In certain paintings, your figures are reduced to partial figures while, in others, the background is a simple colour to draw the viewer’s focus to my subject. Can you tell us about your painting process?

I’ve explored many technical and figurative expressions of skin tone and movement, realising my process is best embellished when I paint with my fingers. The hands and faces of the buoyant figures in the works have been finger-painted, with the lack of instrument allowing me to create freely and to achieve an expressive skin tone.

I love that this seemingly simple motion can generate such an intense energy and unveil these sculptural figures. The lack of control I have in using my fingers is organic, and that shows through in the abstract forms that create the beautiful faces of my subjects. I am still using a new technique of photo transfer, which was first exhibited in 2019 at Art Basel Miami Beach in Mariane Ibrahim’s solo exhibition of my works, alongside my participation in the inaugural exhibition of the Rubell Museum.

What role does reflecting on Black identity play in your work?
My work is inspired by notions surrounding identity and questions the act of seeking self-validation and my approach to the representation and celebration of the Black identity.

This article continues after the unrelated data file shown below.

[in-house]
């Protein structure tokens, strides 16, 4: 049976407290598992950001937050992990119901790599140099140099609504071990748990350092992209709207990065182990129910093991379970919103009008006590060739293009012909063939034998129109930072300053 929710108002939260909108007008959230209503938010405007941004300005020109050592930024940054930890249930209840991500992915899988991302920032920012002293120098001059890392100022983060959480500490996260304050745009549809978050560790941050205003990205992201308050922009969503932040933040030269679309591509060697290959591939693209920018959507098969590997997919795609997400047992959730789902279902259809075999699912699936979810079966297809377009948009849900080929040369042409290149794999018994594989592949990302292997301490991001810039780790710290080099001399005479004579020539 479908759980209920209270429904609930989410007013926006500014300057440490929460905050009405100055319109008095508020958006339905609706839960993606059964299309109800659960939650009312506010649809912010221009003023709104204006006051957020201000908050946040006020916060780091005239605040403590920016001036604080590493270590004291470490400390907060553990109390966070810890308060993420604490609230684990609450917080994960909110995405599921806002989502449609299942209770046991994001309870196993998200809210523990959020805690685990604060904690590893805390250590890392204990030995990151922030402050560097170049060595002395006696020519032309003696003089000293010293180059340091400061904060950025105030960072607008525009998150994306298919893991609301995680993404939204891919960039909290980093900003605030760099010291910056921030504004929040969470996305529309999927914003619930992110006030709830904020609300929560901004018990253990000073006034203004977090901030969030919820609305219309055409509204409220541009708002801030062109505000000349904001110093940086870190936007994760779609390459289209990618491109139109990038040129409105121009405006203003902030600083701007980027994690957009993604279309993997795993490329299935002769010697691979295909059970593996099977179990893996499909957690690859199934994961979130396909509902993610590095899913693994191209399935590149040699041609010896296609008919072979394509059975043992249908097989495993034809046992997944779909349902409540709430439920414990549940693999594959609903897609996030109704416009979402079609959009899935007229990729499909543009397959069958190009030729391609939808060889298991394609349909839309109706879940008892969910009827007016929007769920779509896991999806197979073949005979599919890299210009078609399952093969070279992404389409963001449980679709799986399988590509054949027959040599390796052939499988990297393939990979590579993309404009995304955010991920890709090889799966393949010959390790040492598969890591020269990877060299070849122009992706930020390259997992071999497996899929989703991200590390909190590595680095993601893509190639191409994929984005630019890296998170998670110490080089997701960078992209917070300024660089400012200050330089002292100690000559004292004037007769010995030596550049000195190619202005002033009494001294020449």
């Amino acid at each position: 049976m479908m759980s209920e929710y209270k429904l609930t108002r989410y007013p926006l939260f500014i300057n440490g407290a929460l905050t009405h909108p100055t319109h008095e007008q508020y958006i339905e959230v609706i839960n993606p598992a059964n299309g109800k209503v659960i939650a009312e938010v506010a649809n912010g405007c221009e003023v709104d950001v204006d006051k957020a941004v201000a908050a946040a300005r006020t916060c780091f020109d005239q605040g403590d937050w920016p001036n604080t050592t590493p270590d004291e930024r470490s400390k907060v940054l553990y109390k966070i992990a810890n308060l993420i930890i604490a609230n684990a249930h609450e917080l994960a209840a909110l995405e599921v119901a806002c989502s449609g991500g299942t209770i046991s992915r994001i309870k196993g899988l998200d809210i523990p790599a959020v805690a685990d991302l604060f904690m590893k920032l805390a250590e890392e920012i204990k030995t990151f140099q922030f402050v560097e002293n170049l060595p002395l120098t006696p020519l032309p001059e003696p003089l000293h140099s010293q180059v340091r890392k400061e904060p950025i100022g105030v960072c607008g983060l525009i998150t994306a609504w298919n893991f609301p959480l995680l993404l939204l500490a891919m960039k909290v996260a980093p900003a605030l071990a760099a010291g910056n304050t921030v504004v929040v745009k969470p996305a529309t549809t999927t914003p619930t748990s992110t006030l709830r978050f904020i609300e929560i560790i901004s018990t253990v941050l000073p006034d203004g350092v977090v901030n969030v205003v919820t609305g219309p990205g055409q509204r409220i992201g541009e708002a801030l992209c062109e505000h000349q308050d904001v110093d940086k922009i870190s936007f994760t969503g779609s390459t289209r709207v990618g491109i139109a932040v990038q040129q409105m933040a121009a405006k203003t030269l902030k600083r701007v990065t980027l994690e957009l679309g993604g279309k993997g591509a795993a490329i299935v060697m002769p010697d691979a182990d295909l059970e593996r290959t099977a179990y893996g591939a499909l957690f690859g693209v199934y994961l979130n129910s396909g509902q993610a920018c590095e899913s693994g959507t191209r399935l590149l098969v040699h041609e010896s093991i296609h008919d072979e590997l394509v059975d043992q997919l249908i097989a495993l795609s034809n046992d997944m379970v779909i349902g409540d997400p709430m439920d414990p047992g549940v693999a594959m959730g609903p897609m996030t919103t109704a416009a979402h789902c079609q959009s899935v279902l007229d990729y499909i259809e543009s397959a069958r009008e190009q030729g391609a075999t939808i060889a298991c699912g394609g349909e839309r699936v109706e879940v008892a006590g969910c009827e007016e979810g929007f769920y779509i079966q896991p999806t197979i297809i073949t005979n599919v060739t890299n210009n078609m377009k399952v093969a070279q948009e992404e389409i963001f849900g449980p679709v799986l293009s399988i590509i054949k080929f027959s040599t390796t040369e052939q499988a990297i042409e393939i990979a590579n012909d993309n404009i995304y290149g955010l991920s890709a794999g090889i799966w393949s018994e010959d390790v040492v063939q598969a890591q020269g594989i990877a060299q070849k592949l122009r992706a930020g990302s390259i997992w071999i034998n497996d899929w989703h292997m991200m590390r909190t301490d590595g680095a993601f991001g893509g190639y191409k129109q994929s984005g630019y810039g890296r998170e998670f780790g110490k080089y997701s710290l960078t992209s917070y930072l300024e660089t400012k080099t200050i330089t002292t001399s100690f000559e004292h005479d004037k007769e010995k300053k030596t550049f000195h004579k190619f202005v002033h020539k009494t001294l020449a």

In a time of multiple crises, what role do you think art can play?
More abstract voids surround the new portraits, creating an intimacy that reveals an abstract expressionist movement. I invite the viewers for critical reflection and self-celebration. My upcoming exhibition at the Mariane Ibrahim Gallery is a perfect example of this, as the exhibition pays homage to my present state of self- reflection and self-realisation during a time of crisis. The subjects of the paintings serve to challenge existing beliefs surrounding the Black identity, as Black people are not only constructing their own identities but celebrating them. This is how art can play a role in society. As for representing solidarity and individuality, I believe those traits have never been more crucial than now during a time of crisis, amidst the pandemic. In times of crisis, notions shift, and our role as artists must shift as well.